Pastor John MacArthur and singer Lauren Daigle are both very well-known Christians in America. MacArthur is a leading Bible teacher at Grace Community Church of Sun Valley, California, and president of The Master's College and Seminary; Daigle is a Grammy-nominated singer, recently appearing on The Ellen Degeneres Show.
But in the last week, the two gave very different answers about the same question, one that is marking where the rubber meets the road for Christians in America.
That singular, exceptionally divisive question: Is homosexuality a sin? That question will land you in hot water these days. If you say yes, especially as a public figure, you will be severely ostracized and called a "bigot," "hateful," and depending on the context (like as with Christian bakers), you could be fined and lose your business.
However, if you say no, you could, as Daigle recently did, alienate your following and worse, confuse those listening to you. You can read more about Daigle's "I don't know" answer to the question of homosexuality being a sin here.
Thankfully, MacArthur chose the former on his recent interview with Orthodox Jew and conservative news host Ben Shapiro. When asked about some of the culturally offensive parts of the Bible, MacArthur answered without intimidation: There's "no getting around" that homosexuality is a sin. But he also quickly clarified that it's not the chief sin, saying it's “not some kind of sin that leads the parade and is separated by light years from all other sins.”
“That is a sin to which humanity is susceptible, and some people have more strong desires in regards to that sin than other people do,” MacArthur further explained about why some people have same-sex attraction.
MarArthur quite famously said last year that "no one is gay," meaning he feels the problem with the homosexuality movement is that people are being deceived when they take on the identity of their sin.
"People commit adultery, they commit sins of homosexuality, they lie, they steal, they cheat ... That's like saying, 'You know, I keep robbing banks, but I'm a robber. I'm a bank robber. What am I going to do? I'm a bank robber,'" said the bold pastor.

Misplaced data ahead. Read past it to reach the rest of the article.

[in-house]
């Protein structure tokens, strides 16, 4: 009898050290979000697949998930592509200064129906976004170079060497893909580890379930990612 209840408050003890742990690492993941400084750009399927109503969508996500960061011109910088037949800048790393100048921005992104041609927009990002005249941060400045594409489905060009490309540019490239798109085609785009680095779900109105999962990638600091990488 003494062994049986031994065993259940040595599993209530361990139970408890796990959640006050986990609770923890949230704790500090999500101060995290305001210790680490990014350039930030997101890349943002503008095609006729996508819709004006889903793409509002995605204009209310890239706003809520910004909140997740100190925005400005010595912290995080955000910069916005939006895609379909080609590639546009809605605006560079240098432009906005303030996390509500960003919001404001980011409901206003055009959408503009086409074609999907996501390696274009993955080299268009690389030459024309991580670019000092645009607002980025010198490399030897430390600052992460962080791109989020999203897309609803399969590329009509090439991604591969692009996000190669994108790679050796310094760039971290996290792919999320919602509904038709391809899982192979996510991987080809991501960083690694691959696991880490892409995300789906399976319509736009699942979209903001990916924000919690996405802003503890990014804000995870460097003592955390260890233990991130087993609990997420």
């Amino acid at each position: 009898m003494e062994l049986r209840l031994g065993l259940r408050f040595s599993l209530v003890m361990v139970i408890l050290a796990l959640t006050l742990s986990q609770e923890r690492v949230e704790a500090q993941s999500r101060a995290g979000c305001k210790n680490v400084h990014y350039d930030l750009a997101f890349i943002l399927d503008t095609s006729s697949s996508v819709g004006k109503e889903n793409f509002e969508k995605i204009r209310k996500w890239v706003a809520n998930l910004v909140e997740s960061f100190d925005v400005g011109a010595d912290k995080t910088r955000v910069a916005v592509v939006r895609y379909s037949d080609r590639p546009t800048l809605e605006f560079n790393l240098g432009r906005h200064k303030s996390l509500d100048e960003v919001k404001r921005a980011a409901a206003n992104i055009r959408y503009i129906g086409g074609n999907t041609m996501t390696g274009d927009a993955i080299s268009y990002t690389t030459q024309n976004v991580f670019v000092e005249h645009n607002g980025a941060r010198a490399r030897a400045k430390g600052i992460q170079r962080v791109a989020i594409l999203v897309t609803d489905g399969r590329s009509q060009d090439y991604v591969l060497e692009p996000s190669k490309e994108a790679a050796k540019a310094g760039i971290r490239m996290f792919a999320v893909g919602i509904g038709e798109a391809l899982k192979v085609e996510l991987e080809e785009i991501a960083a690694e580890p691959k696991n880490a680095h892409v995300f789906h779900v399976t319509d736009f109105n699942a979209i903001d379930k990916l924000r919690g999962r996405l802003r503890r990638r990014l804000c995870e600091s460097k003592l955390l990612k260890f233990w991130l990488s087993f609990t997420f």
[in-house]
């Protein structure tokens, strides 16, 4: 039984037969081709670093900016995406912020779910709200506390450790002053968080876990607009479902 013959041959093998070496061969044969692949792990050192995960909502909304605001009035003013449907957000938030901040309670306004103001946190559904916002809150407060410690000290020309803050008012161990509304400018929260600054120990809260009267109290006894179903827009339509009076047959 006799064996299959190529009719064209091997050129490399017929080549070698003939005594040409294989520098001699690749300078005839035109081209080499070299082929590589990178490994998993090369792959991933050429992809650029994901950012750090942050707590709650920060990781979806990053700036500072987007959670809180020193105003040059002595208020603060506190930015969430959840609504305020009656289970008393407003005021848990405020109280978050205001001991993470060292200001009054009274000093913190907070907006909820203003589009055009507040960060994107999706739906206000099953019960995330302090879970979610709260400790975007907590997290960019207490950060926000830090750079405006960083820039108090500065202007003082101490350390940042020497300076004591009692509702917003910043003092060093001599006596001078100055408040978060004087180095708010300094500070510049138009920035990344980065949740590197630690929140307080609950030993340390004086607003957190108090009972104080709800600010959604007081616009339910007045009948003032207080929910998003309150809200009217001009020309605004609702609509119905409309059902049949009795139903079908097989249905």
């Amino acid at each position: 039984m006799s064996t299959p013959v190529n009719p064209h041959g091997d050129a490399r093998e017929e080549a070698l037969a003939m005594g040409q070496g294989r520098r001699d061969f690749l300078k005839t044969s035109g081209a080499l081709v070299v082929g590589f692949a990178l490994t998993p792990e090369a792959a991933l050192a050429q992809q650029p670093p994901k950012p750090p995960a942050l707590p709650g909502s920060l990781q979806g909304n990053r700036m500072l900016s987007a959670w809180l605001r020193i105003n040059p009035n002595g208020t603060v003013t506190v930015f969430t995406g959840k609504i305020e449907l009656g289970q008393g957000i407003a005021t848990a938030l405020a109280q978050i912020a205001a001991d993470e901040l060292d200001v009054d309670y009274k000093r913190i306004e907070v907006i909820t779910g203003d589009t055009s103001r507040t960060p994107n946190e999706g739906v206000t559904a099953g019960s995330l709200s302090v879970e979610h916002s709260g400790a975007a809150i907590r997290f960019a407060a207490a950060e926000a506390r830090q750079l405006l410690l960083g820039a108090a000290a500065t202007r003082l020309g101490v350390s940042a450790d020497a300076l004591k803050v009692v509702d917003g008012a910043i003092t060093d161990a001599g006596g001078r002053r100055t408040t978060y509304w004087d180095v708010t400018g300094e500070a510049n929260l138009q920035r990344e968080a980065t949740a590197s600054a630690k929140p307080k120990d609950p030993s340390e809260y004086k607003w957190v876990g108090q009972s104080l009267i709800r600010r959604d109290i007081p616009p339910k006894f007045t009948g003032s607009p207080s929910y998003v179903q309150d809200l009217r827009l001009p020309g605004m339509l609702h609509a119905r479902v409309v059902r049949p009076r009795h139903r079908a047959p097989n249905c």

He added, "That is not an excuse for what you do. Are there certain kind of impulses that lead people in that direction? Yes. But I think one of the really deadly aspects of this is to let people define themselves as gay."
Now, we all know that those kinds of comments are exceptionally offensive to our current PC culture. But MacArthur doesn't care. Not only that, he feels that if Christianity isn't offensive, then it's not real Christianity.
“The whole purpose of the Christian message is to confront the sinner’s sin so you can call the sinner to repentance and forgiveness,” MacArthur told Shapiro. “The sinner doesn’t like that.”
“That is my initial goal: To tell you that you are without God in the world, that there’s only one Savior, the Lord Jesus Christ, that you’re in sin, that sin brings death and punishment, but the good news is that Jesus Christ is the Savior who has provided a way for you to be forgiven by buying your sins with His body on the tree,” he explained.
“I offend people all the time because that’s necessary,” MacArthur added. “If you try to develop a kind of Christianity that’s inoffensive, that’s not Christianity, it’s not the Gospel.”
The entire interview is fabulous, if you have the time to watch it. MacArthur and Shapiro cover topics like Trump's moral authority, the difference between Judaism and Christianity, as well as why society has gone bad.
What do you think of MacArthur's strong words about the "offensive" messages in the Bible? What do you think of his boldness, especially in comparison to Daigle's response about homosexuality? Share your thoughts in the comments! Thank you!